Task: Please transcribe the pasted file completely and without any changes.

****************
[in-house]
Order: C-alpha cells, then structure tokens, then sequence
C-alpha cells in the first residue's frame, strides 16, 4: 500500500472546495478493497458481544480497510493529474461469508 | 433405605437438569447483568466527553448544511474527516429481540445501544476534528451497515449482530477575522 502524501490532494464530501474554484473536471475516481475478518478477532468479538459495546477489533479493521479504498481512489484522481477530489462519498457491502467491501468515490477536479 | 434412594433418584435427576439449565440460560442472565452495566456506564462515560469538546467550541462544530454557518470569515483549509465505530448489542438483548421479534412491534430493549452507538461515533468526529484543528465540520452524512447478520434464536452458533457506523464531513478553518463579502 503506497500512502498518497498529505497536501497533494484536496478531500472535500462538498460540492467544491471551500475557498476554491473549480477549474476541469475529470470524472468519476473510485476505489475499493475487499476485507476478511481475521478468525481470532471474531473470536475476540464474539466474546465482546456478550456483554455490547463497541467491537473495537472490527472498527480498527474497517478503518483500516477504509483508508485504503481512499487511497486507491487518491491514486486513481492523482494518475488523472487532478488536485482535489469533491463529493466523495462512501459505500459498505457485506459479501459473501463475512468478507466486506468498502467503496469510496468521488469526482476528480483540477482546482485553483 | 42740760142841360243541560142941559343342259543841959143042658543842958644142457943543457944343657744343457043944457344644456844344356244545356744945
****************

[in-house]
Order: C-alpha cells, then structure tokens, then sequence
C-alpha cells in the first residue's frame, strides 16, 4: 500500500472546495478493497458481544480497510493529474461469508 | 433405605437438569447483568466527553448544511474527516429481540445501544476534528451497515449482530477575522 502524501490532494464530501474554484473536471475516481475478518478477532468479538459495546477489533479493521479504498481512489484522481477530489462519498457491502467491501468515490477536479 | 434412594433418584435427576439449565440460560442472565452495566456506564462515560469538546467550541462544530454557518470569515483549509465505530448489542438483548421479534412491534430493549452507538461515533468526529484543528465540520452524512447478520434464536452458533457506523464531513478553518463579502 503506497500512502498518497498529505497536501497533494484536496478531500472535500462538498460540492467544491471551500475557498476554491473549480477549474476541469475529470470524472468519476473510485476505489475499493475487499476485507476478511481475521478468525481470532471474531473470536475476540464474539466474546465482546456478550456483554455490547463497541467491537473495537472490527472498527480498527474497517478503518483500516477504509483508508485504503481512499487511497486507491487518491491514486486513481492523482494518475488523472487532478488536485482535489469533491463529493466523495462512501459505500459498505457485506459479501459473501463475512468478507466486506468498502467503496469510496468521488469526482476528480483540477482546482485553483 | 42740760142841360243541560142941559343342259543841959143042658543842958644142457943543457944343657744343457043944457344644456844344356244545356744945